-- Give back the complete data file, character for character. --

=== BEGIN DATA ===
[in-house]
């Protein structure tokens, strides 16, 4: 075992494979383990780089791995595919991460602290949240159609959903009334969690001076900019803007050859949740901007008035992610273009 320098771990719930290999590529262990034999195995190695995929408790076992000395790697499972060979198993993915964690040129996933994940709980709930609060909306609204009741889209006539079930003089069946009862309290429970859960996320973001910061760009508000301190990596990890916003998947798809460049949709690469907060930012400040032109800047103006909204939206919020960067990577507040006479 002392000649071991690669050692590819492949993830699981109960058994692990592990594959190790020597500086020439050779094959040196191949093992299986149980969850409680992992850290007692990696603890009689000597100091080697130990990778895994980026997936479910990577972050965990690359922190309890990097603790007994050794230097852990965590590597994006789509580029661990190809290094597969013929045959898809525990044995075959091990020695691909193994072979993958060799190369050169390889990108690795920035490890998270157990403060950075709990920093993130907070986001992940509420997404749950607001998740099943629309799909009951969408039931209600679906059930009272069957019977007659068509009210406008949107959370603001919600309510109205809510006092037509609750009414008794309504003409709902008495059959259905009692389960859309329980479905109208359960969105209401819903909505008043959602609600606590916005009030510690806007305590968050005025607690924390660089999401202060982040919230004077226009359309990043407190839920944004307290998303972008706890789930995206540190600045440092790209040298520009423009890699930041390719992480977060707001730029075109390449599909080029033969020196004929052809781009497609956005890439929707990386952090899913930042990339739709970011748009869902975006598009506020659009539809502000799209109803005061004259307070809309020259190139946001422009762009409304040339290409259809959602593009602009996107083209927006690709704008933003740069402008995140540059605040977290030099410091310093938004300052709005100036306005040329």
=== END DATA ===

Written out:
[in-house]
């Protein structure tokens, strides 16, 4: 075992494979383990780089791995595919991460602290949240159609959903009334969690001076900019803007050859949740901007008035992610273009 320098771990719930290999590529262990034999195995190695995929408790076992000395790697499972060979198993993915964690040129996933994940709980709930609060909306609204009741889209006539079930003089069946009862309290429970859960996320973001910061760009508000301190990596990890916003998947798809460049949709690469907060930012400040032109800047103006909204939206919020960067990577507040006479 002392000649071991690669050692590819492949993830699981109960058994692990592990594959190790020597500086020439050779094959040196191949093992299986149980969850409680992992850290007692990696603890009689000597100091080697130990990778895994980026997936479910990577972050965990690359922190309890990097603790007994050794230097852990965590590597994006789509580029661990190809290094597969013929045959898809525990044995075959091990020695691909193994072979993958060799190369050169390889990108690795920035490890998270157990403060950075709990920093993130907070986001992940509420997404749950607001998740099943629309799909009951969408039931209600679906059930009272069957019977007659068509009210406008949107959370603001919600309510109205809510006092037509609750009414008794309504003409709902008495059959259905009692389960859309329980479905109208359960969105209401819903909505008043959602609600606590916005009030510690806007305590968050005025607690924390660089999401202060982040919230004077226009359309990043407190839920944004307290998303972008706890789930995206540190600045440092790209040298520009423009890699930041390719992480977060707001730029075109390449599909080029033969020196004929052809781009497609956005890439929707990386952090899913930042990339739709970011748009869902975006598009506020659009539809502000799209109803005061004259307070809309020259190139946001422009762009409304040339290409259809959602593009602009996107083209927006690709704008933003740069402008995140540059605040977290030099410091310093938004300052709005100036306005040329």